Yesterday, Greece brought a new proposal to the finance ministers of the Eurozone, one that stops early retirement, raises the retirement age by two years, introduces additional business and wealth taxes, and reforms the VAT system, all without violating the lines set by Syriza. The stock markets saw it as a light at the end of a long tunnel in danger of collapse. Both European and Greece markets enjoyed upward movement on the announcement, as it suggests the threat of Greece walking out of the Union and causing financial contagion across the Eurozone have decreased. However, it remains important to keep in mind that the troika requires €1.6 billion by June 30th and a default, as followers of this topic are aware of, could cause bank runs and failure of capital controls.
Truly, the next week will truly show if Greece is willing to perform everything to the letter.
As a result of the proposal, the FTSEurofirst 300 index closed +2.4%, Euro STOXX 50 closed with +4.1%, and in Greece, the local stock exchange rose +9% while local banks soared 20.8%. The markets have taken it as a sign the Greeks have been pushed into a corner and will now shoulder their responsibilities.
The politicians, however, do not share the market's glowing optimism. German Chancellor Merkel said there was no basis for a decision at the emergency summit, while French President Hollande, though more upbeat towards the Greek proposal, still admitted not everything has been resolved and he hoped it could pave the way for a deal. Hans-Peter Friedrich, deputy parliamentary floor leader for Merkel's conservatives, relayed skepticism on Greece's ability to assure Germany enough to win support for more aid. "[There was no point in] dragging out a bankruptcy for political reasons," he said. "We do the greatest harm to Europe if we lie to ourselves."
Followers of the EU crisis should already be aware this fiasco would have three outcomes: Grexit, can-kicking, or a breakthrough. Should the new proposal fall through rather than leading to more improvements in the talks, the Greek central bank warned the troika to prepare for a "difficult day" on Tuesday. Can-kicking may ensue, resulting in political contagion for Portugal, Spain, and Italy. A Grexit, on the other hand, would lead to both increased borrowing costs from the aforementioned three nations and increased scrutiny by the financial markets.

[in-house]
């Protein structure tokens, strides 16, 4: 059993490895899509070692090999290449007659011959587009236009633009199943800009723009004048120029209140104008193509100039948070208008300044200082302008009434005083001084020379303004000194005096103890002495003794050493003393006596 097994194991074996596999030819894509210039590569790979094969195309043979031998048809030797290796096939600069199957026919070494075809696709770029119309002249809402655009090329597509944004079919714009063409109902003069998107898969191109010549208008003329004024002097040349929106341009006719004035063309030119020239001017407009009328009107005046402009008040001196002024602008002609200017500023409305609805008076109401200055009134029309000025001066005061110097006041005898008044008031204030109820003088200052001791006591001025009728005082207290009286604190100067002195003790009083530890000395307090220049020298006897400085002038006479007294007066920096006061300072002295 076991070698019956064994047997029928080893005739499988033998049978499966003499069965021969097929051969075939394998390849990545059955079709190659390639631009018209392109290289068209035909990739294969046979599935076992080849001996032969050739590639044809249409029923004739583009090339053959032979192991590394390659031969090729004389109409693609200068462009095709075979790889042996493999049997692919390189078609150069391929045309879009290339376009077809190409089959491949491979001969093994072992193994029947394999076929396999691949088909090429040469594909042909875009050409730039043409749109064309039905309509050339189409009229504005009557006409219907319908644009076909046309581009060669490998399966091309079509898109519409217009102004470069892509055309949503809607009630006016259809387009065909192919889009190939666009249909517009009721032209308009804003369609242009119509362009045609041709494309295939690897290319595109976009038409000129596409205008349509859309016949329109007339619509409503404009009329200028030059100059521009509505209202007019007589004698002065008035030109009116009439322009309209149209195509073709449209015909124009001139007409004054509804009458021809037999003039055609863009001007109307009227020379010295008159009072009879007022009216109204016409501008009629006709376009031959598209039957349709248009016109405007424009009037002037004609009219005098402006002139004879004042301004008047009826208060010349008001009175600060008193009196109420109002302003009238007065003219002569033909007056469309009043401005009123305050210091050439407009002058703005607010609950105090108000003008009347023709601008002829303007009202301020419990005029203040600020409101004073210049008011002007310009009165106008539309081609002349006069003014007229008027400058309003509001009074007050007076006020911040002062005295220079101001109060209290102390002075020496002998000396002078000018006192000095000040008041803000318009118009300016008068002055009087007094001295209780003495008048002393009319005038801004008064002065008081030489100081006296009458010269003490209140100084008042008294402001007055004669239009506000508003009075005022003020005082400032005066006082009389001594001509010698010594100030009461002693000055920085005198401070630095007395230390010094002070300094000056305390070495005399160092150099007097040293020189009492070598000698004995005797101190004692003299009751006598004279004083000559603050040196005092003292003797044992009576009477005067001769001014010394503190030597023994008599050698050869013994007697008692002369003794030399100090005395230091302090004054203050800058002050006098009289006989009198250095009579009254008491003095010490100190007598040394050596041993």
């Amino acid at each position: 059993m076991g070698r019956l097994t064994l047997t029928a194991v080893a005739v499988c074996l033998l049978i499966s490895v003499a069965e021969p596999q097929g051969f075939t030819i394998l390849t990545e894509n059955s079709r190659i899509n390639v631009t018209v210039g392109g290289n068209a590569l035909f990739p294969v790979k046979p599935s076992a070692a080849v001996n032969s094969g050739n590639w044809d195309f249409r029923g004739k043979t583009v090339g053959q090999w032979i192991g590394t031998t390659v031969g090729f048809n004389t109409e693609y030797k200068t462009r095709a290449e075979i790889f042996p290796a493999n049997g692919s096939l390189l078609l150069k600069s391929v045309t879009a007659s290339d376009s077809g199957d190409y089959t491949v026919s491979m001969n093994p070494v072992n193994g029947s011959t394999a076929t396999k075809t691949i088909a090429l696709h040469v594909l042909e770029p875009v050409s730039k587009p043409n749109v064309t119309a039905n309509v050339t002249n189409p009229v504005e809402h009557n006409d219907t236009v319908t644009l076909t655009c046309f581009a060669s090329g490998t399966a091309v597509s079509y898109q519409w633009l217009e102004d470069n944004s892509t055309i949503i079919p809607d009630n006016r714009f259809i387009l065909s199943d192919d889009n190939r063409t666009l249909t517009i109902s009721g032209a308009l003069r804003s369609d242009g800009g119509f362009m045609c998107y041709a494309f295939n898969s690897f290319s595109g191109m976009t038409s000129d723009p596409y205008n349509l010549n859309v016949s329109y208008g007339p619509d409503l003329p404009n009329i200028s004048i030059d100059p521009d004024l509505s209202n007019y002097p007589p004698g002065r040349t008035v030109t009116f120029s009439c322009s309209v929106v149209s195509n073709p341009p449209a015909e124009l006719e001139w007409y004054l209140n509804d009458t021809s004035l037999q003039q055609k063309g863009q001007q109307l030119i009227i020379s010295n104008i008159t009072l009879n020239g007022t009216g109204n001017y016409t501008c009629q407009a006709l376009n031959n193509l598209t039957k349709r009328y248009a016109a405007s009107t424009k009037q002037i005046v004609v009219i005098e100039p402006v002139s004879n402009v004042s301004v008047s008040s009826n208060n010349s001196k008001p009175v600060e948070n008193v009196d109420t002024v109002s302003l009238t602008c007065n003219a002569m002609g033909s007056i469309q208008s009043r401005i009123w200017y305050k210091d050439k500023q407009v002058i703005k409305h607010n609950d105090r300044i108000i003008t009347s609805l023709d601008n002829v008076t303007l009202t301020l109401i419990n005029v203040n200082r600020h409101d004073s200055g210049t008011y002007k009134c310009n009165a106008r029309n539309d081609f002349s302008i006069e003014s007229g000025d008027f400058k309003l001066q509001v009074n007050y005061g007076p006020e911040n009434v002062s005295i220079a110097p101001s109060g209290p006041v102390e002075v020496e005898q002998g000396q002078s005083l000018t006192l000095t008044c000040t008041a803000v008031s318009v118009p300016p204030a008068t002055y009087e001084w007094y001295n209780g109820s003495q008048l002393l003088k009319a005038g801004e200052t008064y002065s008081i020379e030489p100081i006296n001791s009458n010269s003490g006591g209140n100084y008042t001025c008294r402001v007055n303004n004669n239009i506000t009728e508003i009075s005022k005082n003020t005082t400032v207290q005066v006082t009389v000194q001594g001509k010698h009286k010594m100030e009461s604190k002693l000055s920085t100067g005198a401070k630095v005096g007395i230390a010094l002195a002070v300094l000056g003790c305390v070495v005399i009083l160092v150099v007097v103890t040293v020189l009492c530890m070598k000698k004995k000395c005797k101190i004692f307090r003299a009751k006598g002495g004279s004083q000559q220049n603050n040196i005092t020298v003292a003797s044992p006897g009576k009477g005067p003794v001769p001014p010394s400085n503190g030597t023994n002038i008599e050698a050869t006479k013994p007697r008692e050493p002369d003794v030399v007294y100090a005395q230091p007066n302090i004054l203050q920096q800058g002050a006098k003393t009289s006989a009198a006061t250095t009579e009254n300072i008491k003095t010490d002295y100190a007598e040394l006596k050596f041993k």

So how does this relate to energy?
Although another bout of economic trouble from political contagion or a Grexit could affect oil demand from the southern Eurozone countries, for now our main focal point is currency movements. Last week, the perceived increase in the risk of a Greek default lifted the US dollar as it depreciated the Euro and lowered oil prices consequently. And after Greece came out with the new proposal yesterday, oil prices went up as the Euro appreciated. We note that gasoline futures fell slightly by more than 1%, and some energy analysts on Wall Street are expecting the near-term environment to be bearish, which could negatively impact the refiners currently enjoying large gains from the lower costs of production, as it may reduce revenues a little bit.
Considering how much the can has been kicked in the past, how the powers-that-be directing the European Union are politically interested in keeping the member-states together under one roof, and how the Greek people do not want to submit to the austerity measures, we do not share the optimistic sentiments of the market and expect another impasse next week followed by more can-kicking.
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